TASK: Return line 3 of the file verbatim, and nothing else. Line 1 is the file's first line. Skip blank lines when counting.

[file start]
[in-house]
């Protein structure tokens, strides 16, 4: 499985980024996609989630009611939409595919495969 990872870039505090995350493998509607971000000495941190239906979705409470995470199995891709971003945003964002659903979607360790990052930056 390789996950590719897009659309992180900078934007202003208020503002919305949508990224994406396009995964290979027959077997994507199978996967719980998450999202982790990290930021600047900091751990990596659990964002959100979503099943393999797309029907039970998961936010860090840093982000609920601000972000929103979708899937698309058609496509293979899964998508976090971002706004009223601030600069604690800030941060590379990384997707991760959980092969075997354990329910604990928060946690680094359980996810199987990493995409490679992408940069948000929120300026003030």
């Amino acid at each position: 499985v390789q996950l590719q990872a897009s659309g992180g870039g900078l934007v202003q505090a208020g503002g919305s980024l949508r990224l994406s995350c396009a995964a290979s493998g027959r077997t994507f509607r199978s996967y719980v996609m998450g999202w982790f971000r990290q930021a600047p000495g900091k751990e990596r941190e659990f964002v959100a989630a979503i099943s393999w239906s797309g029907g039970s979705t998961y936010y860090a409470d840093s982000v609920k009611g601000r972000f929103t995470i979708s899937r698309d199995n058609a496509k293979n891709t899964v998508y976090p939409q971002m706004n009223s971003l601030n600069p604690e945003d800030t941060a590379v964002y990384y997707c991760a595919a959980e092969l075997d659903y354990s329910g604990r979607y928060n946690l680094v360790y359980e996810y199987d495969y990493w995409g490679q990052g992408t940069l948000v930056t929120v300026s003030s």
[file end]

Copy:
């Amino acid at each position: 499985v390789q996950l590719q990872a897009s659309g992180g870039g900078l934007v202003q505090a208020g503002g919305s980024l949508r990224l994406s995350c396009a995964a290979s493998g027959r077997t994507f509607r199978s996967y719980v996609m998450g999202w982790f971000r990290q930021a600047p000495g900091k751990e990596r941190e659990f964002v959100a989630a979503i099943s393999w239906s797309g029907g039970s979705t998961y936010y860090a409470d840093s982000v609920k009611g601000r972000f929103t995470i979708s899937r698309d199995n058609a496509k293979n891709t899964v998508y976090p939409q971002m706004n009223s971003l601030n600069p604690e945003d800030t941060a590379v964002y990384y997707c991760a595919a959980e092969l075997d659903y354990s329910g604990r979607y928060n946690l680094v360790y359980e996810y199987d495969y990493w995409g490679q990052g992408t940069l948000v930056t929120v300026s003030s």